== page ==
Jordanians call for execution of man who killed his 14-year-old sister for joining Facebook
The Jordanian man, reportedly in his twenties, was detained on Wednesday by the Amman police after Criminal Court Prosecutor Salah Taleb warranted his arrest and called for further investigations.
In a public statement, a media spokesperson for Jordan's Public Security Directorate said the brother stabbed her inside their home in the south of Amman.
A preliminary report by the forensic doctor who examined the body found the teen girl had bled to death on Wednesday after being stabbed in the back.
The girl's brother was arrested and "confessed to the crime," the police said, adding that he was charged with "intentional killing." The statement did not specify the degree of murder.
The perpetrator, who was not named, is being detained at a rehabilitation facility, according to the Jordanian police.
A security source told Jordanian news agency Khaberni on Friday that the killer, 25, had stabbed her for using his phone to open a social media account.
A hashtag in arabic, which translates to 'we demand the execution of the sister's killer' was tweeted out over 19 thousand times by Sunday, becoming one of the top trends in Jordan this week.
"It's extremely unfortunate, but for me the hashtag is symbolic. I know he will not be executed, but does this mean we should stay quiet and not express out anger? No, let people know there are those calling for this," Reem Saiff, a Amman-based feminist said in a tweet.
"She did not even complete the 14 years of her life, and was the victim of outdated ideas on what women should do, that women are the "honor of the family," that women are 'shame,'" the group said on its Facebook.
The comment was met with criticisms from Jordanians who raised concerns over the normalisation of violence and the use of a knife in an argument, "even if there is no intent to kill".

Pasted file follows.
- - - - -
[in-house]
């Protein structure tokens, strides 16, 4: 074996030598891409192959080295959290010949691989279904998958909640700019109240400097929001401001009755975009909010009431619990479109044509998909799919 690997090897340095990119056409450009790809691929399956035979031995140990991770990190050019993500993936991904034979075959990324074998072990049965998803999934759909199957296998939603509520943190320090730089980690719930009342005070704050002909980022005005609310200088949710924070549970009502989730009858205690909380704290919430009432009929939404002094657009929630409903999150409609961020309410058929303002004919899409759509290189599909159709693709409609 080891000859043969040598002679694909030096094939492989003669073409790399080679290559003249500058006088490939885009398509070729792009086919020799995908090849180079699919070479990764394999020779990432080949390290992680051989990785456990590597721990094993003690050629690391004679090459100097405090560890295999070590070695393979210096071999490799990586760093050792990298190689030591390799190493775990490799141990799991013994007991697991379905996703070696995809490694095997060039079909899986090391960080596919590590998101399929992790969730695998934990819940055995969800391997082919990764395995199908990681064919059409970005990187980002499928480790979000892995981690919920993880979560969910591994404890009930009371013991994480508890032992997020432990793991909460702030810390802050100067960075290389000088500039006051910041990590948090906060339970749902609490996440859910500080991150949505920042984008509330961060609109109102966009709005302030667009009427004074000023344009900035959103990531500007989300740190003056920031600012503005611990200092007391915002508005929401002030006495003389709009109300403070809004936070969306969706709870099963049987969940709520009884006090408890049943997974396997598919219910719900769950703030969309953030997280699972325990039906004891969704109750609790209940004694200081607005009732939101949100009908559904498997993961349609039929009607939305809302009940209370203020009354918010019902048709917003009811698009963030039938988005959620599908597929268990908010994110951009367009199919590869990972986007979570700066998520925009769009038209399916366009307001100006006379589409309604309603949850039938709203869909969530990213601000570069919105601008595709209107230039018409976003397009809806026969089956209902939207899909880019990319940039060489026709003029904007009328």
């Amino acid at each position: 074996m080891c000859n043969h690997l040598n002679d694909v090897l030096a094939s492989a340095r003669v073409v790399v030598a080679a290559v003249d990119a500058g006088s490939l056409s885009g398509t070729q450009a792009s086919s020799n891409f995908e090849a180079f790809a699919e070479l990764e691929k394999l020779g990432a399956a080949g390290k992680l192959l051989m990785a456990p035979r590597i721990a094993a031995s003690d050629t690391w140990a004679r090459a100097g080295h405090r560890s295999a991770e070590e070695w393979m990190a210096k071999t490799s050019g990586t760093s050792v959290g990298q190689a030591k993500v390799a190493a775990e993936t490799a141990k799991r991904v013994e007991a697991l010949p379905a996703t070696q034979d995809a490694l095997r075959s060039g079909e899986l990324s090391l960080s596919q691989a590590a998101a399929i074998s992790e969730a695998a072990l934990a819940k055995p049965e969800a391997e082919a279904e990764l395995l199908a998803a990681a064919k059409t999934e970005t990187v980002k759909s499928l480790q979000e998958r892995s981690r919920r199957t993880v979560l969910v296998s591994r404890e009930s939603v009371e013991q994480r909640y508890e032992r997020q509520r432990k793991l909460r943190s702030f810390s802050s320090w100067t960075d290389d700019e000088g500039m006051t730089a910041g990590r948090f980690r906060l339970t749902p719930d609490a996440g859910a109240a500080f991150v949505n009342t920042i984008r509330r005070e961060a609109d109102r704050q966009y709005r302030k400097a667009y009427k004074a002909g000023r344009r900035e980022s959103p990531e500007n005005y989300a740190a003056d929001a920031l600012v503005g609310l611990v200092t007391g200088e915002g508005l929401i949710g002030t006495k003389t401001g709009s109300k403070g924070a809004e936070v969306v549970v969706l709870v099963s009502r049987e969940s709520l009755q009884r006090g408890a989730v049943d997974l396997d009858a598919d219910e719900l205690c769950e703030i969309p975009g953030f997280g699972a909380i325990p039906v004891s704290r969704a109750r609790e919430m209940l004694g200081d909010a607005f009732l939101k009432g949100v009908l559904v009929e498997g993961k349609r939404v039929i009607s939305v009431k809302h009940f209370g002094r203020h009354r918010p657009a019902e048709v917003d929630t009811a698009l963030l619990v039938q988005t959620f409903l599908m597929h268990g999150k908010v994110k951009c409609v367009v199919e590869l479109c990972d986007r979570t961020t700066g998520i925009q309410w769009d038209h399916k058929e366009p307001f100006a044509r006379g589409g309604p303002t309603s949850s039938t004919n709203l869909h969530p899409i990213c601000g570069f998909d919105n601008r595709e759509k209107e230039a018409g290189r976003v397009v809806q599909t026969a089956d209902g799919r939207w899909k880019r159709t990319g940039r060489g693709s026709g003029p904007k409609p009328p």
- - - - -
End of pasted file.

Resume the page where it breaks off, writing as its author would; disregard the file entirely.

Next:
The New Arab tried reaching Alhendi for comment, but did not receive a response in time for publication.
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"Normal? Since when do these things happen between siblings? How did he not expect her to die?" one person said in response.
While some local outlets picked up the news, feminists said there had been a lack of media coverage by mainstream Jordanian outlets despite the outpour of anger on social media. Jordanians also called on the state-funded Al Mamlaka TV to cover the news.
'Honour killings' of women by their male family members are often underreported in Jordan, due to internal cover-ups. Because of this, local women’s rights organisations have pointed to the lack of reliable statistics on femicide.
Jordan's penal code – amended in 2017 – states that a "fit of fury" defense does not apply to perpetrators of crimes against women, meaning suspects cannot receive mitigated sentences.
According to the Human Rights Watch 2020 report, judges continue to issue mitigated sentences if family members of the victim stand by the male family member involved in the killing.
Gasia Ohanes is a journalist with The New Arab.
Follow her on Twitter: @GasiaOhanes